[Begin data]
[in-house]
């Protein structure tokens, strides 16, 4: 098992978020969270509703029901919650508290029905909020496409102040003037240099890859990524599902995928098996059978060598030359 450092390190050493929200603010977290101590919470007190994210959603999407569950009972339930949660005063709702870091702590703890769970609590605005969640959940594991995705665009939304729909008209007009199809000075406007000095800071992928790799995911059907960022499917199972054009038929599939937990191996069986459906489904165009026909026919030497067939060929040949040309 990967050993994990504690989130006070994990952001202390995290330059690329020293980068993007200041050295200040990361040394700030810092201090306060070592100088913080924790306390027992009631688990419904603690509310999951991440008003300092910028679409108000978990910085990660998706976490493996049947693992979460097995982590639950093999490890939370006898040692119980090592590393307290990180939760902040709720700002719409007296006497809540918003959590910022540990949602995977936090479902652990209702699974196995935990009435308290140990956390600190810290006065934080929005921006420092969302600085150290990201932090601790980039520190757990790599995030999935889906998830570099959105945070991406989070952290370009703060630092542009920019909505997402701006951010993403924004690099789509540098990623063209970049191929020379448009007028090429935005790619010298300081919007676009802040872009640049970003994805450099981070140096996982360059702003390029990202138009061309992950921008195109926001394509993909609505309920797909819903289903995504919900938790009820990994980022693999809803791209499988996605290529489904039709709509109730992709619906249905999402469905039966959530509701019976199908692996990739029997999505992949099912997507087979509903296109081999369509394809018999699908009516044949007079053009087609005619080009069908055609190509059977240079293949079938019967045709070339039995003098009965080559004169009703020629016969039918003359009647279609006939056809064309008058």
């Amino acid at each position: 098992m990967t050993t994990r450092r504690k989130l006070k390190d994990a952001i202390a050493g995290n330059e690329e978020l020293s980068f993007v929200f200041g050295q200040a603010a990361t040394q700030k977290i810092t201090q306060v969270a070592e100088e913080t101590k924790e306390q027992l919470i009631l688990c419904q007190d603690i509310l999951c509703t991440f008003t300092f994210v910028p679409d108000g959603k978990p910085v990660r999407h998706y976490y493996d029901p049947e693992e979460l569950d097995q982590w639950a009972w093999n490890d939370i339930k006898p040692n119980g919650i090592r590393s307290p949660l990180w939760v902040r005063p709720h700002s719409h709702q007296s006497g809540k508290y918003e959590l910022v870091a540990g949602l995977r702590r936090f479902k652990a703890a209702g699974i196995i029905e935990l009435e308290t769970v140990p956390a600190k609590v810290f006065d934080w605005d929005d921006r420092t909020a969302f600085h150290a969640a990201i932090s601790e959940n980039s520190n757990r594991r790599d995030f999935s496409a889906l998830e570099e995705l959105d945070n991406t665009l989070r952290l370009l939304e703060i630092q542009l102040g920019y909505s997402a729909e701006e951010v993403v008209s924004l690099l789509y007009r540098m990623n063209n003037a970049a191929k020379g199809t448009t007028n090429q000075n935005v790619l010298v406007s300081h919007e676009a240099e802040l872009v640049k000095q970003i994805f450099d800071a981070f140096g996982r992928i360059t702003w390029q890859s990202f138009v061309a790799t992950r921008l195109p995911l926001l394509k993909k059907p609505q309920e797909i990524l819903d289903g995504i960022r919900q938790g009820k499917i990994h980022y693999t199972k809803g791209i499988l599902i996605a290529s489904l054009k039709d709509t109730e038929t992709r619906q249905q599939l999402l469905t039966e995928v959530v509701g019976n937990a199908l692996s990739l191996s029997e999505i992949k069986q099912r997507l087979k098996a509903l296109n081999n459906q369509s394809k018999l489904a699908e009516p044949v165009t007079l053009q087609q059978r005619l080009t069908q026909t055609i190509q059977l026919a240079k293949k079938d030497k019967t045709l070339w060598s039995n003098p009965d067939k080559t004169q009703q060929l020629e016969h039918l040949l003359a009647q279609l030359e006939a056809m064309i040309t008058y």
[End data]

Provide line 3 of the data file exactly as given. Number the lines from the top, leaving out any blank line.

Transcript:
């Amino acid at each position: 098992m990967t050993t994990r450092r504690k989130l006070k390190d994990a952001i202390a050493g995290n330059e690329e978020l020293s980068f993007v929200f200041g050295q200040a603010a990361t040394q700030k977290i810092t201090q306060v969270a070592e100088e913080t101590k924790e306390q027992l919470i009631l688990c419904q007190d603690i509310l999951c509703t991440f008003t300092f994210v910028p679409d108000g959603k978990p910085v990660r999407h998706y976490y493996d029901p049947e693992e979460l569950d097995q982590w639950a009972w093999n490890d939370i339930k006898p040692n119980g919650i090592r590393s307290p949660l990180w939760v902040r005063p709720h700002s719409h709702q007296s006497g809540k508290y918003e959590l910022v870091a540990g949602l995977r702590r936090f479902k652990a703890a209702g699974i196995i029905e935990l009435e308290t769970v140990p956390a600190k609590v810290f006065d934080w605005d929005d921006r420092t909020a969302f600085h150290a969640a990201i932090s601790e959940n980039s520190n757990r594991r790599d995030f999935s496409a889906l998830e570099e995705l959105d945070n991406t665009l989070r952290l370009l939304e703060i630092q542009l102040g920019y909505s997402a729909e701006e951010v993403v008209s924004l690099l789509y007009r540098m990623n063209n003037a970049a191929k020379g199809t448009t007028n090429q000075n935005v790619l010298v406007s300081h919007e676009a240099e802040l872009v640049k000095q970003i994805f450099d800071a981070f140096g996982r992928i360059t702003w390029q890859s990202f138009v061309a790799t992950r921008l195109p995911l926001l394509k993909k059907p609505q309920e797909i990524l819903d289903g995504i960022r919900q938790g009820k499917i990994h980022y693999t199972k809803g791209i499988l599902i996605a290529s489904l054009k039709d709509t109730e038929t992709r619906q249905q599939l999402l469905t039966e995928v959530v509701g019976n937990a199908l692996s990739l191996s029997e999505i992949k069986q099912r997507l087979k098996a509903l296109n081999n459906q369509s394809k018999l489904a699908e009516p044949v165009t007079l053009q087609q059978r005619l080009t069908q026909t055609i190509q059977l026919a240079k293949k079938d030497k019967t045709l070339w060598s039995n003098p009965d067939k080559t004169q009703q060929l020629e016969h039918l040949l003359a009647q279609l030359e006939a056809m064309i040309t008058y």